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Where are the Breeding Systems?

February 29, 2016

The underlying feel to many discussions today is that cattle are too big.

The question often is embedded in other thoughts, such as management, nutrition, reproduction, health or just plain producer ramblings. The question is often vague because data is generally lacking.

Perhaps this leads to a basic question within the beef industry: “Where are the breeding systems?” Where are the details of the breeding programs that could lend themselves to tweaks that might offer a solution?

In my years of travel and educational experiences with beef producers, several thoughts come to mind as to how the industry has progressed and how the industry has moved to the current dynamics. Some thoughts are very exciting and make good presentations; others rest on the side of concern and more pondering than presentation. The “why of the world” rests amongst those pondering those thoughts and leads to more thoughts.

Therein lies the initial question: Where are the breeding systems in the beef industry? And to be honest, where are they? Have we forgotten the need for breeding systems and the benefits that a good breeding system will bring?

I do want to acknowledge that some producers have implemented breeding systems, but many have not.

Every presentation regarding sire selection generally introduces the need for goals, objectives and desired outcomes. Sire selection alone is not a goal, objective or outcome. Sire selection is only a component of a well-designed breeding system; however, it’s certainly a significant component. Breeding systems have goals, objectives and outcomes that are reflective of the total beef operation.

Most domesticated livestock, particularly dairy, swine and poultry, exist in production today with the implementation of extensive breeding systems put into practice to accomplish the operations’ goals and objectives. Beef production tends to be the exception.

As noted, some producers have examples of various stages of breeding systems, but the implementation of a good commercial beef cattle breeding system across years and even generations is not simple. We know how to, but the implementation gets fuzzy.

Historically, the beef industry is challenged with selection of traits (breeding goals?) that rest within the concept that more is always better. Regardless of trait, we want more growth, more muscle, greater average daily gain, greater feed efficiency, more marbling, more rib eye, greater percent pregnant, greater percent weaned, greater longevity, greater, more, greater, more and on and on.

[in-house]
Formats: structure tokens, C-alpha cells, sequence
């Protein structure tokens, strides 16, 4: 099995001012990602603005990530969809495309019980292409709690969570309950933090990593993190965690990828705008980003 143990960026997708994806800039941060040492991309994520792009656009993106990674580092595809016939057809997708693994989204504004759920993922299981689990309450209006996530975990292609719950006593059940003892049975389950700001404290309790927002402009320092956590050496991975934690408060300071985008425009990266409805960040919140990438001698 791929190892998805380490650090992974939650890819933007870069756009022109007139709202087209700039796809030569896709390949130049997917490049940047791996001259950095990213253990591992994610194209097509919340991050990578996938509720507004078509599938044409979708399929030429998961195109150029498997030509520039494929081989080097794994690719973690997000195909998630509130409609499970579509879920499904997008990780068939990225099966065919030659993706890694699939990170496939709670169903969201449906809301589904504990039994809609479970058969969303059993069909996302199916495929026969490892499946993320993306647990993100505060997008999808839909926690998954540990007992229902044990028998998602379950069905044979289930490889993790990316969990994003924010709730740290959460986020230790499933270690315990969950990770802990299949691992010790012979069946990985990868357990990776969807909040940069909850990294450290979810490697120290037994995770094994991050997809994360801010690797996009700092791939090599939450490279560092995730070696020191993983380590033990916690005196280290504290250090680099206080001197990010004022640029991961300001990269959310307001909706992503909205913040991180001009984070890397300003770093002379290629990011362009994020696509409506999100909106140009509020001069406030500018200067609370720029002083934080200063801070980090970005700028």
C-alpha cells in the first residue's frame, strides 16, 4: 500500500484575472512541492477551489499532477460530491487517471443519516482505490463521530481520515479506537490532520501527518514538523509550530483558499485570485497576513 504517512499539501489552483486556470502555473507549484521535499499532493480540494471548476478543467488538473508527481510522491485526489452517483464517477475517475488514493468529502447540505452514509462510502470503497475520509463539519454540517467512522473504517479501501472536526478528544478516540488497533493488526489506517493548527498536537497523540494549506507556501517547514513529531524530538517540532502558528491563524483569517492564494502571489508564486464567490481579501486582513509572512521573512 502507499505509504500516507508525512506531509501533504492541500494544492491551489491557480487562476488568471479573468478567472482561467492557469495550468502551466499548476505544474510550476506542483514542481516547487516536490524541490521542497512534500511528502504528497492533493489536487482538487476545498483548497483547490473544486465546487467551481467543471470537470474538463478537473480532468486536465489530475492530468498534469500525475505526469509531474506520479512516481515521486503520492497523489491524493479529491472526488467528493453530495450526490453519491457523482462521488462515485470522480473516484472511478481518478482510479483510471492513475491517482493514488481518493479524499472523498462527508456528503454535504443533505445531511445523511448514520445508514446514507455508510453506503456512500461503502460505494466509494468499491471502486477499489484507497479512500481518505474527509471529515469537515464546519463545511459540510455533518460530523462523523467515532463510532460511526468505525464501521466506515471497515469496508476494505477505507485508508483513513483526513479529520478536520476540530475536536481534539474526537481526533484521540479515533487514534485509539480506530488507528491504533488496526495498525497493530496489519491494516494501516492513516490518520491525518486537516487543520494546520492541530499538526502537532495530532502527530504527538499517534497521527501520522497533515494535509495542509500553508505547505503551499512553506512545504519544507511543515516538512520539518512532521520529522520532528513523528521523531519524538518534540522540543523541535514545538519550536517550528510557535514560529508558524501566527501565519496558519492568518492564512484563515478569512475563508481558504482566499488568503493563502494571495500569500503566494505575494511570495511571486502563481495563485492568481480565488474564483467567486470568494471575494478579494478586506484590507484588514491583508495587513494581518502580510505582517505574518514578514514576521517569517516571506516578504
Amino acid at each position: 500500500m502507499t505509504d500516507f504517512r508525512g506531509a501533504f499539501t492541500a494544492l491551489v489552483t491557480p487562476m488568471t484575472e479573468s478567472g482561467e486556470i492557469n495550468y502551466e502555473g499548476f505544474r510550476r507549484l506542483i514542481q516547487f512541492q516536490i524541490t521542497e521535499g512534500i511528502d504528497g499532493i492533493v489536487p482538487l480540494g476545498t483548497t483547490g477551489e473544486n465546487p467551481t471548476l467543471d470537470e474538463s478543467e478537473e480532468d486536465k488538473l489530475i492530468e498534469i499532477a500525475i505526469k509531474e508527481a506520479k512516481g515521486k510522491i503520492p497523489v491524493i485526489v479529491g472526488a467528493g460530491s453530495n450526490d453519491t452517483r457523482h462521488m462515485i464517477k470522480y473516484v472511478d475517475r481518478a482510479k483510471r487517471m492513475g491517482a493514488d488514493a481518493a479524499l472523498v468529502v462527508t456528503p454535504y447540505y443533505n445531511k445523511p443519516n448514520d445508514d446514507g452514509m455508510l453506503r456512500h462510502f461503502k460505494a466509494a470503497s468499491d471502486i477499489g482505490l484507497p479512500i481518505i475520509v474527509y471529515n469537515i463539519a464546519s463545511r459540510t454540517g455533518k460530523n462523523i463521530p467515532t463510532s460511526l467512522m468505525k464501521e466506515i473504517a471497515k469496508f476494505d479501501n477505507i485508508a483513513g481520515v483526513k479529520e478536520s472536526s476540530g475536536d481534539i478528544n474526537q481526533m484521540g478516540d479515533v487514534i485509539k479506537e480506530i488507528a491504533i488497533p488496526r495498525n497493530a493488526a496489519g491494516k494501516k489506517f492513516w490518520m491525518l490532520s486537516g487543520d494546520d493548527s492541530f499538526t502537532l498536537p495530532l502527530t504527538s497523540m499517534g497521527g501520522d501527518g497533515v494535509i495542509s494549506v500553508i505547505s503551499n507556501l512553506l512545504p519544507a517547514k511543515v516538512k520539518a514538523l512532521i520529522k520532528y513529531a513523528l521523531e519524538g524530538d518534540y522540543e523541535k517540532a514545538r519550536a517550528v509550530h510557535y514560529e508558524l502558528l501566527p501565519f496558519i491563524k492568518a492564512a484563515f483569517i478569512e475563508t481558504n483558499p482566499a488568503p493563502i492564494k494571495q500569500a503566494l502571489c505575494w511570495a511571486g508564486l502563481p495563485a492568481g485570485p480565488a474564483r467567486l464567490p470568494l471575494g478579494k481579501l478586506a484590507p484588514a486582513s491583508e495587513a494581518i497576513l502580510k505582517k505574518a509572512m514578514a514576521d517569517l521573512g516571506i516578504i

Biologically, this push for more does not work. Everything has an end, and living things are best if they tend to function in a midrange, somewhat buffered from extremes. A producer selecting a bull based on the previous assumptions certainly will achieve a desired outcome, but how that bull fits into the breeding system at home simply may be unknown.

Without being too blunt, many times, no established breeding system exists at home, so the question of fit never is asked. The subsequent development of heifers and maintaining a working system within the cow herd and available pastures generally confound well-thought-out intentions.

Current general discussion indicates breed often dictates bull selection and selection questions generally are breed-dependent. That being said, breeding systems are applicable to within breed just as much as across breed.

Producers tend to automatically assume crossbreeding when the breeding systems discussions come up, which is unfortunate because breeds certainly can develop lines of cattle that can fit different production scenarios. Is that happening? Perhaps the thought arrives as a common question: How do commercial cattle producers design and manage a profitable beef cattle type?

Within breed or across breed, breeding systems need to become a reality to actually design and manage profitable beef cattle. Breeders are struggling, breed associations are struggling and commercial producers are struggling, which is odd because more information is available today than has ever been available. However, copious amounts of data are relatively useless without, once again, goals, objectives and specific identified outcomes.

Sorry for rambling, but the beef industry is entering another chapter, which is going to be expensive. Production and prices will continue to interact, but the cow-calf producer is going to have to get creative to survive. No perfect answers are available, but breeding systems would help.

Source: Kris Ringwall, North Dakota State University